May 19, 2017 — HPV vaccines that prevent cervical cancer in women may also help prevent oral cancer in men, according to data released by the American Society of Clinical Oncology.
Human Papillomavirus (HPV) is the most common sexually-transmitted infection. HPV is so common that nearly all sexually-active people will get HPV at some point in their lives.
The good news is that most types of HPV do not cause any symptoms at all. The bad news is that some types cause cancer and genital warts.
The HPV vaccine Gardasil® is currently recommended for the prevention of cervical, vulvar and vaginal cancers in women, and anal cancers in both women and men.
Until now, it was not clear if the vaccine also prevented oral cancer in men. There is now evidence that it does.
None of the men who received at least one dose of the HPV vaccine were infected with HPV strains linked to oral cancer, but over 2% of un-vaccinated men were infected with it, according to data from the first study to investigate the risk.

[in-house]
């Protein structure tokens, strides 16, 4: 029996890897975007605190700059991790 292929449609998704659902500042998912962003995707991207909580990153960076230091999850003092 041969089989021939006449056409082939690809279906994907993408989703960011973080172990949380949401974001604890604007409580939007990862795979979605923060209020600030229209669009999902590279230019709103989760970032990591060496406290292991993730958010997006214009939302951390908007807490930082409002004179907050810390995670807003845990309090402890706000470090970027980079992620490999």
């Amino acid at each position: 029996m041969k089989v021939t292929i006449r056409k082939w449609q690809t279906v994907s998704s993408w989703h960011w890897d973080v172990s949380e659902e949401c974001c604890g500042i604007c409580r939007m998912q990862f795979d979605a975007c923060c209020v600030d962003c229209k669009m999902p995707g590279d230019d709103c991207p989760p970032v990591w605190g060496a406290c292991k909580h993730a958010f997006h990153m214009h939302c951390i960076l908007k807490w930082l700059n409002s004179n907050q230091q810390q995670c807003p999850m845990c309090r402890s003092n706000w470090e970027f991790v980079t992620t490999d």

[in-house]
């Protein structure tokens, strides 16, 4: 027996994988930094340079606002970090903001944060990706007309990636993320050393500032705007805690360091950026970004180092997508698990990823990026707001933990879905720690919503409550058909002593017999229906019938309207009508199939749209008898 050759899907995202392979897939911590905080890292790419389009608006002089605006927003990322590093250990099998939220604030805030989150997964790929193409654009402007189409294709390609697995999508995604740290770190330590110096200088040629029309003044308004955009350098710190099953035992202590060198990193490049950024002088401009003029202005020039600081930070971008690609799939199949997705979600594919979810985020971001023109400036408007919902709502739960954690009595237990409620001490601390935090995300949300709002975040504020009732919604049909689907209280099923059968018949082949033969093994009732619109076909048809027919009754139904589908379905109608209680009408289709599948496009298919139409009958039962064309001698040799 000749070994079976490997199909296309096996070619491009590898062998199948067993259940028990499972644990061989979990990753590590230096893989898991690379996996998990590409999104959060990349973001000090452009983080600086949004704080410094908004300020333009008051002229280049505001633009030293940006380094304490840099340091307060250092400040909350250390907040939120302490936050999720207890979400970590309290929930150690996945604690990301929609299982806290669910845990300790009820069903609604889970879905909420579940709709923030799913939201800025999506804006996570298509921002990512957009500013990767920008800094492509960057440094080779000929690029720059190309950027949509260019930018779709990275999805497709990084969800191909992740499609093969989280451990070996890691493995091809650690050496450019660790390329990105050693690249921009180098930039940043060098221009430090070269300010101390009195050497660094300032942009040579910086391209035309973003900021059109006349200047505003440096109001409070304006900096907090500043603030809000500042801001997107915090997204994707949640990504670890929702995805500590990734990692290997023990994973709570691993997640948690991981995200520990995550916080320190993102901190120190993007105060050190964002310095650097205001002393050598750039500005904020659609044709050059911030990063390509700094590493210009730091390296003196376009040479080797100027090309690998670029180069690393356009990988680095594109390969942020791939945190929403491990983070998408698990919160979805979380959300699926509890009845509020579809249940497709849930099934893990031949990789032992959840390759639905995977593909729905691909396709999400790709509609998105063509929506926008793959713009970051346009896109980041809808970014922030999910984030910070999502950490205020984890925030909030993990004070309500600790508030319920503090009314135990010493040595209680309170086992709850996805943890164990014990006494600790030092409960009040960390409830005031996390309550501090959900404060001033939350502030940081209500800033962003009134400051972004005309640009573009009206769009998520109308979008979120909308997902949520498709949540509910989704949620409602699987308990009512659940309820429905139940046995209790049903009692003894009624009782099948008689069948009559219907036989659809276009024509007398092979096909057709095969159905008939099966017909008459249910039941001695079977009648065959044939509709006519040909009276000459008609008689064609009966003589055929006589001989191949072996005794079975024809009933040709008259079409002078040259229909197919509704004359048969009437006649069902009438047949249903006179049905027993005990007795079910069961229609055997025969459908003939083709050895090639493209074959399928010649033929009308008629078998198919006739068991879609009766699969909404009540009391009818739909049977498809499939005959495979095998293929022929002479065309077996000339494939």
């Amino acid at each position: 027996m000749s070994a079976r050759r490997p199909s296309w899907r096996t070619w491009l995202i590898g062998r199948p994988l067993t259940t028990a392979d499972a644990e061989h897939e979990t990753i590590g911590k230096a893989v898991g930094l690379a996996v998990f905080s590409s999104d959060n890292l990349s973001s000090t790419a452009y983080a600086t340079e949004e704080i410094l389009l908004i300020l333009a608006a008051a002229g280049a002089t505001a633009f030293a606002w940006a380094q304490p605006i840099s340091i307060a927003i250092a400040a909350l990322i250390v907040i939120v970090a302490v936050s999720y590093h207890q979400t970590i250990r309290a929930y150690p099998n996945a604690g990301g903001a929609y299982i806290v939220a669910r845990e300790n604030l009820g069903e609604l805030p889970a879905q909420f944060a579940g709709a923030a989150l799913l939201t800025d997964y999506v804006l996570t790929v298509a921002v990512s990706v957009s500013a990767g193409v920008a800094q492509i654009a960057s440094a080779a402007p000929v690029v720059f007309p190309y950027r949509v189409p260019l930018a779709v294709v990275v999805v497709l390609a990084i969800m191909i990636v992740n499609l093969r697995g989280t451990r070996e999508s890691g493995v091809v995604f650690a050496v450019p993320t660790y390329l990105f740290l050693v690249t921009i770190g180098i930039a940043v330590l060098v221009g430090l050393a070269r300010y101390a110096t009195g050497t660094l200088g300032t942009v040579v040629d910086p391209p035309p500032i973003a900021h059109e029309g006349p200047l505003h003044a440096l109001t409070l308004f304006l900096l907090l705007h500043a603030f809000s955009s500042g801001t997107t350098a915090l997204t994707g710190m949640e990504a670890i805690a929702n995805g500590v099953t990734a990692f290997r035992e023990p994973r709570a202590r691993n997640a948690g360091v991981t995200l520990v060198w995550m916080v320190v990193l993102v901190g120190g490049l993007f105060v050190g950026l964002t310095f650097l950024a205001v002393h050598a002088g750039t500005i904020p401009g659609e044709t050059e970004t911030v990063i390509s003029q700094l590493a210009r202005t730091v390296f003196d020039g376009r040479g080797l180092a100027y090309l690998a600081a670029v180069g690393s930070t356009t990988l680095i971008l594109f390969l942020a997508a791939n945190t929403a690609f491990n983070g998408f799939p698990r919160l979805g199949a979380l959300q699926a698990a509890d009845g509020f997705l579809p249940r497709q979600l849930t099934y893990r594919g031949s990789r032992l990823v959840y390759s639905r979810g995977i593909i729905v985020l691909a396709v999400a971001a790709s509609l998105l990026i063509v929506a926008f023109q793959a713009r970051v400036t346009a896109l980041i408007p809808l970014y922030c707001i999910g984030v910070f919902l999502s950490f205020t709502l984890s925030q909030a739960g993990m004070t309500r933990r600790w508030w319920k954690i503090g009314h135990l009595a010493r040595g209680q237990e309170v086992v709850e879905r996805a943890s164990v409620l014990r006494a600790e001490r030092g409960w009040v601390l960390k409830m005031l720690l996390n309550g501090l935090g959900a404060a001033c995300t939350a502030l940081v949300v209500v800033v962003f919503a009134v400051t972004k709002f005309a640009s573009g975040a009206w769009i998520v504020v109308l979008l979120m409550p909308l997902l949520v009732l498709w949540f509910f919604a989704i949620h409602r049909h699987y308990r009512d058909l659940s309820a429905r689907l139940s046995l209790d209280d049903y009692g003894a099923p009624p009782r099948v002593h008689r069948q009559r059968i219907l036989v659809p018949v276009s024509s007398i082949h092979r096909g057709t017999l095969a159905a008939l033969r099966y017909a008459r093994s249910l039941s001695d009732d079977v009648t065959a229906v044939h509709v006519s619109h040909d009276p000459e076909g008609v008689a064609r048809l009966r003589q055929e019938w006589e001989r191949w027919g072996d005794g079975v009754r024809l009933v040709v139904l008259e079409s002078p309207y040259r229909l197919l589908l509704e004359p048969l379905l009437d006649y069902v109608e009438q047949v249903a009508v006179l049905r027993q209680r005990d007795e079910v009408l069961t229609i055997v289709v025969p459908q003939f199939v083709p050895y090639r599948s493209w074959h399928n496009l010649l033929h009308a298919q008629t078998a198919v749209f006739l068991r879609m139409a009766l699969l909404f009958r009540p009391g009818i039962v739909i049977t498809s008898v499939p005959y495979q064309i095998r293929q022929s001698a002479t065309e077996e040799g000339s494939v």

Oral HPV infections are believed to cause 70% of cancers in the mouth and the back of the throat. About 11,500 cases are diagnosed in the United States every year. It is four times more common in men than women.
Oral sex is the biggest risk-factor for oral HPV infections. These infections do not always cause cancer, but there is a small risk after many years. The actor Michael Douglas brought attention to it in 2013 when he blamed his diagnosis of throat cancer on performing oral sex on women.
Smoking cigarettes and drinking alcohol are also risk-factors for oral cancer. The symptoms of oral cancers may include a persistent sore throat, earache, hoarseness, enlarged lymph nodes, and pain when swallowing.